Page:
Hey, baseball brass: Big Brother and freedom of speech may be involved here

December 03, 1992|By Jerome Holtzman | Jerome Holtzman,Chicago Tribune

CHICAGO -- The Marge Schott controversy, which has grown into a media circus, presents an interesting legal question of freedom of speech. She is the owner of the Cincinnati Reds and has been accused of making oral slurs against blacks and Jews, the usual targets.

Home run king Hank Aaron, a vice president of the Atlanta Braves, insists Schott should be forced to sell her team and should be thrown out of baseball. Others, outraged but less militant, contend a one- or two-year suspension would be sufficient punishment.

Nobody knows how it will play out, but there is no doubt she will be reprimanded by her fellow owners, possibly next week in Louisville at the winter meetings, after the report of a subcommittee investigating the charges.

"We are going to fight the good fight," declared Steve Greenberg, baseball's deputy commissioner.

That's good to hear because I, too, have been fighting the good fight, beginning with two years in the Marine Corps during the big war: gung-ho for the pursuit of liberty and the freedom of speech, including offensive speech.

As I see it, Schott already is the big loser, not the African-Americans or the Jews. Despite her denials, her reputation is damaged beyond repair. If guilty as charged, she would be among the millions of similarly unenlightened people who have made unfair remarks about minorities, in private and without consequence.

For example, the Rev. Jesse Jackson, the black leader, insulted 2 million or 3 million Jews when he described them as "Hymies" and New York as "Hymietown." Jackson used this derogatory term in a personal aside. He apologized after his words were made public.

This was during the 1984 presidential campaign. The Rev. Jackson wasn't forced to drop out of the race. And he received millions of votes in presidential primaries.

A month or so ago, Jackson petitioned the commissioner's office requesting he be allowed to speak at the winter meetings. If he speaks, surely he will accuse the owners and their administrators of bigotry. His privilege, of course.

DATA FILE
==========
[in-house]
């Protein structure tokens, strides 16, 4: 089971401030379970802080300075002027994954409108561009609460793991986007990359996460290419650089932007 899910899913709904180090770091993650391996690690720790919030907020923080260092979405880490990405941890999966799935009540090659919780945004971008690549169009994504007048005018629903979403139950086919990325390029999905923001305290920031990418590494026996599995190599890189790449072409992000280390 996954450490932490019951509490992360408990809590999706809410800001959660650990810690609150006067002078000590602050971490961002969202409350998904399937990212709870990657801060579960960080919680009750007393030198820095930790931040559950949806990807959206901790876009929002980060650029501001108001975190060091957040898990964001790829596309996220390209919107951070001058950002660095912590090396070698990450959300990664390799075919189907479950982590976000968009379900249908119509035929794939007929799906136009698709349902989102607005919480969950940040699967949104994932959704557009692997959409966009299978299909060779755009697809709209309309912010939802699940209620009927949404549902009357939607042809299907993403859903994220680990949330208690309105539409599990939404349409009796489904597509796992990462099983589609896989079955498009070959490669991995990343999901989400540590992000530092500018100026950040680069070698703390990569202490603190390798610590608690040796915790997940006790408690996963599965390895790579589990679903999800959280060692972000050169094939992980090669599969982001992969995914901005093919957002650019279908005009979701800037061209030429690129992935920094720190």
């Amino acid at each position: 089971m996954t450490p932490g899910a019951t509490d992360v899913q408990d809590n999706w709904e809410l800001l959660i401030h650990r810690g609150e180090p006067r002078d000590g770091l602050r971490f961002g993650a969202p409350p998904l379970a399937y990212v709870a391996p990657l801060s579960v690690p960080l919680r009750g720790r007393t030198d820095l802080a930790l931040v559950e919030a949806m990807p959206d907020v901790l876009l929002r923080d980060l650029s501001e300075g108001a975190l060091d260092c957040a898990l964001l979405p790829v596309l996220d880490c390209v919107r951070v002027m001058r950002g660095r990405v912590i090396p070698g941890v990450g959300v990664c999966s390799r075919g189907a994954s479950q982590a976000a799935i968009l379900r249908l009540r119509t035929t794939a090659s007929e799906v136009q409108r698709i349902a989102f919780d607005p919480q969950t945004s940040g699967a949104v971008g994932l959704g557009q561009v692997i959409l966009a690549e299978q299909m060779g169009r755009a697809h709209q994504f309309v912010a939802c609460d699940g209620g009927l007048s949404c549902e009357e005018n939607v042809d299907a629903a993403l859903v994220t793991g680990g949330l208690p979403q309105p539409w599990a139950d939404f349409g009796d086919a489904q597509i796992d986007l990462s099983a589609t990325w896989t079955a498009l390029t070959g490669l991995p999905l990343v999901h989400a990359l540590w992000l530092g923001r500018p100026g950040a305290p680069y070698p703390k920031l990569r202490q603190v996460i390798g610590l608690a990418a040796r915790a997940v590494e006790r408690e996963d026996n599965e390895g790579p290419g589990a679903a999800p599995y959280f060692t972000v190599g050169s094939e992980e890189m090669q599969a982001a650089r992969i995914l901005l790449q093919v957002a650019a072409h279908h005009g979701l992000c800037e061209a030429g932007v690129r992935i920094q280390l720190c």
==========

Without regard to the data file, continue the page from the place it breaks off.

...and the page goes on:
But, according to Greenberg, there is a difference. Baseball has no control over Jackson. Only those employed in the national pastime can be punished for what they say.

So the people working for ballclubs have forfeited their First Amendment rights?

"That is correct," Greenberg said. He also explained freedom of speech does not include "shouting fire in a crowded theater" or "fighting words" that, in essence, are slurs against race or religion.

I agree. Everyone, regardless of origin or religious preference, should be treated with respect.

I called Jay Miller, the executive director of the American Civil Liberties Union, and asked about the incident several years ago when a goon squad of self-proclaimed Nazis marched through downtown Skokie, Ill., the home for many survivors of the Holocaust. The event was described accurately as "psychological rape."

The ACLU defended the marchers but has been silent on the Schott affair. I asked if the ACLU also was planning to come to Schott's aid.

The ACLU supported the Nazi march, Miller said, because federal laws were endangered. "Mrs. Schott doesn't fall under our purview, because it's not a government action," Miller said.

Still, the attempt to discipline someone for speech, not conduct, would seem to be a significant danger. Schott didn't demonstrate and throw eggs or rocks at the police. She did not inflict bodily harm. Nor is she guilty of theft or general dishonesty.

If true, her alleged crime is stupidity. If she is guilty, so is just about everyone else, blacks and Jews included. Who among us have not voiced prejudices?

Comparisons have been made between Schott and Al Campanis, the former general manager of the Los Angeles Dodgers. Campanis was an employee, not an owner. He was then 70, in his 44th season with the Dodgers.

Asked on national television why there were not more black managers and general managers, Campanis said they "lacked the necessities."

Two days later, Dodgers owner Peter O'Malley fired Campanis. Cheers for O'Malley. But what only a few people knew is O'Malley, for several years, had been trying to dump Campanis and was now able to do so without threat of age discrimination.

I have known Campanis for more than 30 years. He is not a bigot. However wrong, this was his sincere conviction. Happily, it has been proven erroneous. But there is also this to consider: Would someone prejudiced against blacks hang a huge painting of Jackie Robinson in his living room, as Campanis did?

I asked Greenberg the last time an owner was fined for something he said. Greenberg said it may have been in 1983, when then-White Sox president Eddie Einhorn said, "You know how you can tell when George Steinbrenner is lying? When his lips move."

Steinbrenner responded by calling Einhorn and White Sox chairman Jerry Reinsdorf "The Katzenjammer Kids."

Bowie Kuhn, then the commissioner, fined all three parties $5,000. So much for history.

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